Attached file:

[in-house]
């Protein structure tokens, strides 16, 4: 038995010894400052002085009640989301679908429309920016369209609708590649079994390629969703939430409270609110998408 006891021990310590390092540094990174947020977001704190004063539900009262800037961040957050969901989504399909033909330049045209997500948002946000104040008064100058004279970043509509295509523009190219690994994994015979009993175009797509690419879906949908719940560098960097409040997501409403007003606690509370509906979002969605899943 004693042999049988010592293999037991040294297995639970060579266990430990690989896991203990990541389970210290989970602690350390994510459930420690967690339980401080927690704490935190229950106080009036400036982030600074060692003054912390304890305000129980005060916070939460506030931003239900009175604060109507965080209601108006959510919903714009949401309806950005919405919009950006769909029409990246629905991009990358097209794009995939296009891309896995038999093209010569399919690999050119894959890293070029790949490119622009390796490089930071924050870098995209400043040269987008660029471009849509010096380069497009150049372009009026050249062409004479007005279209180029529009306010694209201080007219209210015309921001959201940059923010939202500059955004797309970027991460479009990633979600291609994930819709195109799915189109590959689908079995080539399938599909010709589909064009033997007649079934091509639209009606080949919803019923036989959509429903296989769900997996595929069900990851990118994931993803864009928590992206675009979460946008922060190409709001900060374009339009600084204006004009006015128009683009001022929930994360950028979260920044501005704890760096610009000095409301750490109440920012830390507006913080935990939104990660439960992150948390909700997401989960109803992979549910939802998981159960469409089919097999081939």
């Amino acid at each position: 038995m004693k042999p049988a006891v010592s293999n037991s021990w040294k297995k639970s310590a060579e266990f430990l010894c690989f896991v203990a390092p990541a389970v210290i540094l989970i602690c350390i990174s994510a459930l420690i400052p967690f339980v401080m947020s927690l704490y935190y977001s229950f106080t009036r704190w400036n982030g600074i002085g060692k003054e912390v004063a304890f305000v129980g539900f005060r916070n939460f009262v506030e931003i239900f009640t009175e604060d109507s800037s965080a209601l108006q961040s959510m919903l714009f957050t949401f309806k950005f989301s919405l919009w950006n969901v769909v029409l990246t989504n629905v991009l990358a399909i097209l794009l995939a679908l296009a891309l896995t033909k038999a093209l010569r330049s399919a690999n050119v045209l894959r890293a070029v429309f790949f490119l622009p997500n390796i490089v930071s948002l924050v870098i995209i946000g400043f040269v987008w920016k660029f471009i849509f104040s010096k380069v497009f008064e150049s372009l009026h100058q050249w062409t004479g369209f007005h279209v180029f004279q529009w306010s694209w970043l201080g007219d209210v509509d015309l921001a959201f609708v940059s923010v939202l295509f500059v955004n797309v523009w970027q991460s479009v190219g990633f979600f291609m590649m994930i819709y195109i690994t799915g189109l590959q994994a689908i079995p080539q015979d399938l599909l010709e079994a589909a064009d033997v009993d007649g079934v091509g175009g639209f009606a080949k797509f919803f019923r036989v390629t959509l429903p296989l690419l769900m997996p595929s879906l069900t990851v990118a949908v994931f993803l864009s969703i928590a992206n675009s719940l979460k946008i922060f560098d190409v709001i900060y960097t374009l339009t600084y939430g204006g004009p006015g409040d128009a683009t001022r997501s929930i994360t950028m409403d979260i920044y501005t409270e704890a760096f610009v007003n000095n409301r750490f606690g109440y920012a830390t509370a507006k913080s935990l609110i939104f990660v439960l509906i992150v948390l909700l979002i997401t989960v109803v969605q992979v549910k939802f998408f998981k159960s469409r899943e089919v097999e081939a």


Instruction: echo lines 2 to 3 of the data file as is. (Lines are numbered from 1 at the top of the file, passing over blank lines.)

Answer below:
């Protein structure tokens, strides 16, 4: 038995010894400052002085009640989301679908429309920016369209609708590649079994390629969703939430409270609110998408 006891021990310590390092540094990174947020977001704190004063539900009262800037961040957050969901989504399909033909330049045209997500948002946000104040008064100058004279970043509509295509523009190219690994994994015979009993175009797509690419879906949908719940560098960097409040997501409403007003606690509370509906979002969605899943 004693042999049988010592293999037991040294297995639970060579266990430990690989896991203990990541389970210290989970602690350390994510459930420690967690339980401080927690704490935190229950106080009036400036982030600074060692003054912390304890305000129980005060916070939460506030931003239900009175604060109507965080209601108006959510919903714009949401309806950005919405919009950006769909029409990246629905991009990358097209794009995939296009891309896995038999093209010569399919690999050119894959890293070029790949490119622009390796490089930071924050870098995209400043040269987008660029471009849509010096380069497009150049372009009026050249062409004479007005279209180029529009306010694209201080007219209210015309921001959201940059923010939202500059955004797309970027991460479009990633979600291609994930819709195109799915189109590959689908079995080539399938599909010709589909064009033997007649079934091509639209009606080949919803019923036989959509429903296989769900997996595929069900990851990118994931993803864009928590992206675009979460946008922060190409709001900060374009339009600084204006004009006015128009683009001022929930994360950028979260920044501005704890760096610009000095409301750490109440920012830390507006913080935990939104990660439960992150948390909700997401989960109803992979549910939802998981159960469409089919097999081939």
């Amino acid at each position: 038995m004693k042999p049988a006891v010592s293999n037991s021990w040294k297995k639970s310590a060579e266990f430990l010894c690989f896991v203990a390092p990541a389970v210290i540094l989970i602690c350390i990174s994510a459930l420690i400052p967690f339980v401080m947020s927690l704490y935190y977001s229950f106080t009036r704190w400036n982030g600074i002085g060692k003054e912390v004063a304890f305000v129980g539900f005060r916070n939460f009262v506030e931003i239900f009640t009175e604060d109507s800037s965080a209601l108006q961040s959510m919903l714009f957050t949401f309806k950005f989301s919405l919009w950006n969901v769909v029409l990246t989504n629905v991009l990358a399909i097209l794009l995939a679908l296009a891309l896995t033909k038999a093209l010569r330049s399919a690999n050119v045209l894959r890293a070029v429309f790949f490119l622009p997500n390796i490089v930071s948002l924050v870098i995209i946000g400043f040269v987008w920016k660029f471009i849509f104040s010096k380069v497009f008064e150049s372009l009026h100058q050249w062409t004479g369209f007005h279209v180029f004279q529009w306010s694209w970043l201080g007219d209210v509509d015309l921001a959201f609708v940059s923010v939202l295509f500059v955004n797309v523009w970027q991460s479009v190219g990633f979600f291609m590649m994930i819709y195109i690994t799915g189109l590959q994994a689908i079995p080539q015979d399938l599909l010709e079994a589909a064009d033997v009993d007649g079934v091509g175009g639209f009606a080949k797509f919803f019923r036989v390629t959509l429903p296989l690419l769900m997996p595929s879906l069900t990851v990118a949908v994931f993803l864009s969703i928590a992206n675009s719940l979460k946008i922060f560098d190409v709001i900060y960097t374009l339009t600084y939430g204006g004009p006015g409040d128009a683009t001022r997501s929930i994360t950028m409403d979260i920044y501005t409270e704890a760096f610009v007003n000095n409301r750490f606690g109440y920012a830390t509370a507006k913080s935990l609110i939104f990660v439960l509906i992150v948390l909700l979002i997401t989960v109803v969605q992979v549910k939802f998408f998981k159960s469409r899943e089919v097999e081939a």